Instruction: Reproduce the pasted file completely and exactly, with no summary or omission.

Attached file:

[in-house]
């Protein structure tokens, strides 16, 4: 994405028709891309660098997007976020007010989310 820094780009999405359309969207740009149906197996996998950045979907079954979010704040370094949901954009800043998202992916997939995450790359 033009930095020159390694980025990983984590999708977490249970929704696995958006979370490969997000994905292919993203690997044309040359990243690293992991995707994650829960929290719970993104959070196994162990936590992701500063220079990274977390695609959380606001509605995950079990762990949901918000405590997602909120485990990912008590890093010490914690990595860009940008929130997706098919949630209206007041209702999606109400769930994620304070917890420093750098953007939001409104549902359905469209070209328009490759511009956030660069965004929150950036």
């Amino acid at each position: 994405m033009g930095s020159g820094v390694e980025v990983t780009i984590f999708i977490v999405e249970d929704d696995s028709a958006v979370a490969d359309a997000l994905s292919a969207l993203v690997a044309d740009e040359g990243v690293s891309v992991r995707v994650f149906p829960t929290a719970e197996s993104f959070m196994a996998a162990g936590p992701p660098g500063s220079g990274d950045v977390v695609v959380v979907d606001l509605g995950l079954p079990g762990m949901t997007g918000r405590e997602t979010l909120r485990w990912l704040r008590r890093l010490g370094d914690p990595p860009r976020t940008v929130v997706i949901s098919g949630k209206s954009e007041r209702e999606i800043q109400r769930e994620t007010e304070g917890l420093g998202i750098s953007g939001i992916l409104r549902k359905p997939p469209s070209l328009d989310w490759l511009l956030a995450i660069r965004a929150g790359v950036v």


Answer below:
[in-house]
């Protein structure tokens, strides 16, 4: 994405028709891309660098997007976020007010989310 820094780009999405359309969207740009149906197996996998950045979907079954979010704040370094949901954009800043998202992916997939995450790359 033009930095020159390694980025990983984590999708977490249970929704696995958006979370490969997000994905292919993203690997044309040359990243690293992991995707994650829960929290719970993104959070196994162990936590992701500063220079990274977390695609959380606001509605995950079990762990949901918000405590997602909120485990990912008590890093010490914690990595860009940008929130997706098919949630209206007041209702999606109400769930994620304070917890420093750098953007939001409104549902359905469209070209328009490759511009956030660069965004929150950036």
């Amino acid at each position: 994405m033009g930095s020159g820094v390694e980025v990983t780009i984590f999708i977490v999405e249970d929704d696995s028709a958006v979370a490969d359309a997000l994905s292919a969207l993203v690997a044309d740009e040359g990243v690293s891309v992991r995707v994650f149906p829960t929290a719970e197996s993104f959070m196994a996998a162990g936590p992701p660098g500063s220079g990274d950045v977390v695609v959380v979907d606001l509605g995950l079954p079990g762990m949901t997007g918000r405590e997602t979010l909120r485990w990912l704040r008590r890093l010490g370094d914690p990595p860009r976020t940008v929130v997706i949901s098919g949630k209206s954009e007041r209702e999606i800043q109400r769930e994620t007010e304070g917890l420093g998202i750098s953007g939001i992916l409104r549902k359905p997939p469209s070209l328009d989310w490759l511009l956030a995450i660069r965004a929150g790359v950036v």